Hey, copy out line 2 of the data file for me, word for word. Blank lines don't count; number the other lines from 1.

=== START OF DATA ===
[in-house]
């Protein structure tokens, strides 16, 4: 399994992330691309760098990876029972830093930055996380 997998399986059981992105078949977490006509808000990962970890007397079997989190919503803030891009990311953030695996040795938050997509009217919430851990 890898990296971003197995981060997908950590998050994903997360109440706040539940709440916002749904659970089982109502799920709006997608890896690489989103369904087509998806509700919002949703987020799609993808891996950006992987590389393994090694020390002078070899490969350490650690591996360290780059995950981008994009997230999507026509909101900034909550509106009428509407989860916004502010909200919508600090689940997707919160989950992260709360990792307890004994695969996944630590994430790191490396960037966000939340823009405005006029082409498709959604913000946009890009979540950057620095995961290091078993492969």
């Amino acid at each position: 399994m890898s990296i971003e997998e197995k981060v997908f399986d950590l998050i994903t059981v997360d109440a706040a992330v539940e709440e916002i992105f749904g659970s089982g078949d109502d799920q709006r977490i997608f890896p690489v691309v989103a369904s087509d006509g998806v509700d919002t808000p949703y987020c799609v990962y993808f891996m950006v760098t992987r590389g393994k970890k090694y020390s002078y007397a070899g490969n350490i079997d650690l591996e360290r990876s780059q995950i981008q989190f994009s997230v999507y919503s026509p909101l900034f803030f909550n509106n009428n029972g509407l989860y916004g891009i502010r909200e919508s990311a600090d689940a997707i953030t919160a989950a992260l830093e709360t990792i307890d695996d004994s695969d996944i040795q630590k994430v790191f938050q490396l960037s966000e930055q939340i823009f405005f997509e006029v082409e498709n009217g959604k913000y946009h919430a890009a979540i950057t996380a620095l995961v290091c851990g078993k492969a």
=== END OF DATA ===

């Protein structure tokens, strides 16, 4: 399994992330691309760098990876029972830093930055996380 997998399986059981992105078949977490006509808000990962970890007397079997989190919503803030891009990311953030695996040795938050997509009217919430851990 890898990296971003197995981060997908950590998050994903997360109440706040539940709440916002749904659970089982109502799920709006997608890896690489989103369904087509998806509700919002949703987020799609993808891996950006992987590389393994090694020390002078070899490969350490650690591996360290780059995950981008994009997230999507026509909101900034909550509106009428509407989860916004502010909200919508600090689940997707919160989950992260709360990792307890004994695969996944630590994430790191490396960037966000939340823009405005006029082409498709959604913000946009890009979540950057620095995961290091078993492969």